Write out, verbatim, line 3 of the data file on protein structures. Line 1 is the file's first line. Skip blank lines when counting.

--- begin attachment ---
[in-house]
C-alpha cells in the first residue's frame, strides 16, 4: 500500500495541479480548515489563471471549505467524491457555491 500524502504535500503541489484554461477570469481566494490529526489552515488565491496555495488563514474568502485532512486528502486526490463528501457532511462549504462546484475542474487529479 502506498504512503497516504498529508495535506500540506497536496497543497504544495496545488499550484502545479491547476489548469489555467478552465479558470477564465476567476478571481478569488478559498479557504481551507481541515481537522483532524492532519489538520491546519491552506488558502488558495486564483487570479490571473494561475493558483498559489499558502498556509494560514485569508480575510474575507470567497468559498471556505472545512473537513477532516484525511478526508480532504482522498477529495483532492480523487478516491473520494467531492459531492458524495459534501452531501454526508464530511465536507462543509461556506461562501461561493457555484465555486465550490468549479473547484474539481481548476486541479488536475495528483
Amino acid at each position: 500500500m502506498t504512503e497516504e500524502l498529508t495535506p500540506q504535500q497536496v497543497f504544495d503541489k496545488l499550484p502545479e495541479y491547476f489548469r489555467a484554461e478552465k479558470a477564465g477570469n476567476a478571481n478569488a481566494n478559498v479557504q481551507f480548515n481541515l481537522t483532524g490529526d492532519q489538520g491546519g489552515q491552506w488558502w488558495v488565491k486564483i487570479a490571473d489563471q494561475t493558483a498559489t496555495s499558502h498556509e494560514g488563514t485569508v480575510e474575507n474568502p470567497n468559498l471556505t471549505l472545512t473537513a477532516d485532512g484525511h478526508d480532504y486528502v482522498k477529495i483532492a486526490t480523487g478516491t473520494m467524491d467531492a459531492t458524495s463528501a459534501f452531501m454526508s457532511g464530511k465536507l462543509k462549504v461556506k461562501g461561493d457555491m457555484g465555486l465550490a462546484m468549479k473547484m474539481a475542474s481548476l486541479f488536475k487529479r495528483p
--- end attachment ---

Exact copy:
Amino acid at each position: 500500500m502506498t504512503e497516504e500524502l498529508t495535506p500540506q504535500q497536496v497543497f504544495d503541489k496545488l499550484p502545479e495541479y491547476f489548469r489555467a484554461e478552465k479558470a477564465g477570469n476567476a478571481n478569488a481566494n478559498v479557504q481551507f480548515n481541515l481537522t483532524g490529526d492532519q489538520g491546519g489552515q491552506w488558502w488558495v488565491k486564483i487570479a490571473d489563471q494561475t493558483a498559489t496555495s499558502h498556509e494560514g488563514t485569508v480575510e474575507n474568502p470567497n468559498l471556505t471549505l472545512t473537513a477532516d485532512g484525511h478526508d480532504y486528502v482522498k477529495i483532492a486526490t480523487g478516491t473520494m467524491d467531492a459531492t458524495s463528501a459534501f452531501m454526508s457532511g464530511k465536507l462543509k462549504v461556506k461562501g461561493d457555491m457555484g465555486l465550490a462546484m468549479k473547484m474539481a475542474s481548476l486541479f488536475k487529479r495528483p